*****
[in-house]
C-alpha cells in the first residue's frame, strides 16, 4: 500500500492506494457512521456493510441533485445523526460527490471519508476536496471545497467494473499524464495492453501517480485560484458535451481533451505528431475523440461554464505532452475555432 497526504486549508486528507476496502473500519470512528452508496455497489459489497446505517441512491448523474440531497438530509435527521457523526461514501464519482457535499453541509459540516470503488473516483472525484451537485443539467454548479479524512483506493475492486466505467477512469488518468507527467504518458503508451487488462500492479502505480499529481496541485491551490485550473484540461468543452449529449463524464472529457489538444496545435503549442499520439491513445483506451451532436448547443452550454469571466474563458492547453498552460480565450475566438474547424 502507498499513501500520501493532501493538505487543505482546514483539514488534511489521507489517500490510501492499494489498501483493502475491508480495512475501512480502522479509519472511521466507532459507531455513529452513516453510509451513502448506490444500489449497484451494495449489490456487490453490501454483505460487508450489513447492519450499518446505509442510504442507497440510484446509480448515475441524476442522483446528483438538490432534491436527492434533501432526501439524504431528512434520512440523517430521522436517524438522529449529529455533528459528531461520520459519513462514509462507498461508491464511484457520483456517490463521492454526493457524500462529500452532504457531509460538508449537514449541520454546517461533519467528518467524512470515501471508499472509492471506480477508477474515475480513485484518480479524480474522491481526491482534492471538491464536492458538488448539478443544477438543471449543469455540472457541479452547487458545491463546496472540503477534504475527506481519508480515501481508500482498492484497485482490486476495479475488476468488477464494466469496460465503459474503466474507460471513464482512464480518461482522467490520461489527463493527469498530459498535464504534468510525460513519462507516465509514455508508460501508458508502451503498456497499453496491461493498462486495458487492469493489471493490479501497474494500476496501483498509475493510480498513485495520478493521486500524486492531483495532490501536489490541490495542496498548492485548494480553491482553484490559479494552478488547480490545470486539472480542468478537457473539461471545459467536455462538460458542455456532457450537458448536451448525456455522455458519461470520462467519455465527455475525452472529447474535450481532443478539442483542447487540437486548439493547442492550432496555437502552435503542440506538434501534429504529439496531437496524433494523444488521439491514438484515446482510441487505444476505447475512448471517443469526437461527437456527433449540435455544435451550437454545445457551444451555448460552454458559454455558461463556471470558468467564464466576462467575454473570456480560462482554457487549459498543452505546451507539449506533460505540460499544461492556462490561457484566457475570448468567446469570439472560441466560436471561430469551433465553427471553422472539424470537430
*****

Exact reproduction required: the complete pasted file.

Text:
[in-house]
C-alpha cells in the first residue's frame, strides 16, 4: 500500500492506494457512521456493510441533485445523526460527490471519508476536496471545497467494473499524464495492453501517480485560484458535451481533451505528431475523440461554464505532452475555432 497526504486549508486528507476496502473500519470512528452508496455497489459489497446505517441512491448523474440531497438530509435527521457523526461514501464519482457535499453541509459540516470503488473516483472525484451537485443539467454548479479524512483506493475492486466505467477512469488518468507527467504518458503508451487488462500492479502505480499529481496541485491551490485550473484540461468543452449529449463524464472529457489538444496545435503549442499520439491513445483506451451532436448547443452550454469571466474563458492547453498552460480565450475566438474547424 502507498499513501500520501493532501493538505487543505482546514483539514488534511489521507489517500490510501492499494489498501483493502475491508480495512475501512480502522479509519472511521466507532459507531455513529452513516453510509451513502448506490444500489449497484451494495449489490456487490453490501454483505460487508450489513447492519450499518446505509442510504442507497440510484446509480448515475441524476442522483446528483438538490432534491436527492434533501432526501439524504431528512434520512440523517430521522436517524438522529449529529455533528459528531461520520459519513462514509462507498461508491464511484457520483456517490463521492454526493457524500462529500452532504457531509460538508449537514449541520454546517461533519467528518467524512470515501471508499472509492471506480477508477474515475480513485484518480479524480474522491481526491482534492471538491464536492458538488448539478443544477438543471449543469455540472457541479452547487458545491463546496472540503477534504475527506481519508480515501481508500482498492484497485482490486476495479475488476468488477464494466469496460465503459474503466474507460471513464482512464480518461482522467490520461489527463493527469498530459498535464504534468510525460513519462507516465509514455508508460501508458508502451503498456497499453496491461493498462486495458487492469493489471493490479501497474494500476496501483498509475493510480498513485495520478493521486500524486492531483495532490501536489490541490495542496498548492485548494480553491482553484490559479494552478488547480490545470486539472480542468478537457473539461471545459467536455462538460458542455456532457450537458448536451448525456455522455458519461470520462467519455465527455475525452472529447474535450481532443478539442483542447487540437486548439493547442492550432496555437502552435503542440506538434501534429504529439496531437496524433494523444488521439491514438484515446482510441487505444476505447475512448471517443469526437461527437456527433449540435455544435451550437454545445457551444451555448460552454458559454455558461463556471470558468467564464466576462467575454473570456480560462482554457487549459498543452505546451507539449506533460505540460499544461492556462490561457484566457475570448468567446469570439472560441466560436471561430469551433465553427471553422472539424470537430